Tax Scofflaws Will Now Lose Their Licenses in New York


New York has begun sending notices to 16,000 delinquent taxpayers threatening to suspend their driver’s licenses if they don’t pay up, officials said Monday.

The initiative, authorized under a new law that took effect April 1, targets New Yorkers with past-due tax liabilities of more than $10,000.

Officials expect to collect $26 million this year and up to $6 million annually after that. While 96 percent of taxes are paid reliably by businesses and individuals, officials said 4 percent are collected through audits, collections and criminal investigations.

“Our message is simple: Tax scofflaws who don’t abide by the same rules as everyone else are not entitled to the same privileges as everyone else,” Gov. Andrew Cuomo said in a statement. He proposed the measure in his January budget plan for this year.

Delinquent taxpayers notified by the state will have 60 days to arrange payment or receive a second letter with a 15-day deadline, after which the recipient’s license will be suspended for failure to establish a payment plan.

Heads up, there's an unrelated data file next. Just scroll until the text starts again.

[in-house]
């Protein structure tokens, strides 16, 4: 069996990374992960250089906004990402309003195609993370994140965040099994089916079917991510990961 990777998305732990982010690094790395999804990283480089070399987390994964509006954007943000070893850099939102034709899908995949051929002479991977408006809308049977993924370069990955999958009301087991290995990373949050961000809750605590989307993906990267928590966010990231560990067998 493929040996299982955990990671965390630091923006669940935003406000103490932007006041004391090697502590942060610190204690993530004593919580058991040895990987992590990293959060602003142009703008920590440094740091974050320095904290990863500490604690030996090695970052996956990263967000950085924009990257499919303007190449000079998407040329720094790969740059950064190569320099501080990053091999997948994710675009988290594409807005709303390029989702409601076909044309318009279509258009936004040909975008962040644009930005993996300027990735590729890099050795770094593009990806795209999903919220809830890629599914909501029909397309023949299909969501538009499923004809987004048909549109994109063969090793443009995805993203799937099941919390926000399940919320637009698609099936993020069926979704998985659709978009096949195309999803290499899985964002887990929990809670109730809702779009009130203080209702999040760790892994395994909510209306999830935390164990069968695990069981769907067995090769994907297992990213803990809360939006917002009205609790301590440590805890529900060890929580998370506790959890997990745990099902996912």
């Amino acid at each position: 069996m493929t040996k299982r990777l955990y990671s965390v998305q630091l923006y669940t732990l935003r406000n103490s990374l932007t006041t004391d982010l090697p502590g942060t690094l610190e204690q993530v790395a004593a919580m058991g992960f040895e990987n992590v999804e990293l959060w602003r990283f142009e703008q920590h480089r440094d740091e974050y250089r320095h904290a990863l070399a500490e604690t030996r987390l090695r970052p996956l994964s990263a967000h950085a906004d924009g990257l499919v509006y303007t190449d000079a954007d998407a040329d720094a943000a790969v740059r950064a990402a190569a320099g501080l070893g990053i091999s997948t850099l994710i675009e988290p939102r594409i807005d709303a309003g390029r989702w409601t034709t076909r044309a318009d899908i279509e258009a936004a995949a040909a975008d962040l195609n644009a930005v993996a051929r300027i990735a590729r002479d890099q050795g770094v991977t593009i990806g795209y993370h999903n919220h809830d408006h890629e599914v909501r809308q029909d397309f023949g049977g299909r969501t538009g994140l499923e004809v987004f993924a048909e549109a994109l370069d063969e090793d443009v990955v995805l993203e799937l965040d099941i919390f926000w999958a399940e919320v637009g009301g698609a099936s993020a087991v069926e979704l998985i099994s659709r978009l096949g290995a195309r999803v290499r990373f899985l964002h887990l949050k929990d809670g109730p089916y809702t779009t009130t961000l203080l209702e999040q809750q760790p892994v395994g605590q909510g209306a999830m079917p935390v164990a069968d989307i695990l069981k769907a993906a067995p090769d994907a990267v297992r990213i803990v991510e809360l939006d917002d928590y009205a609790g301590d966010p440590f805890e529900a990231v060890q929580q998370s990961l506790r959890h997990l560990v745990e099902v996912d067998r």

A taxpayer who drives while the suspension is in effect is subject to arrest and penalties. Those with a suspended license can, however, apply for a restricted license that allows them to drive to work and return directly home.

The Department of Taxation and Finance has sent 4,000 notices so far and plans to send the rest in the coming weeks. They go to individuals for unpaid income taxes and for business sales taxes, which list one or more responsible individuals.

In New York State, 96 percent of taxes are paid voluntarily. The remaining 4 percent is collected through audits, collections and criminal investigations programs.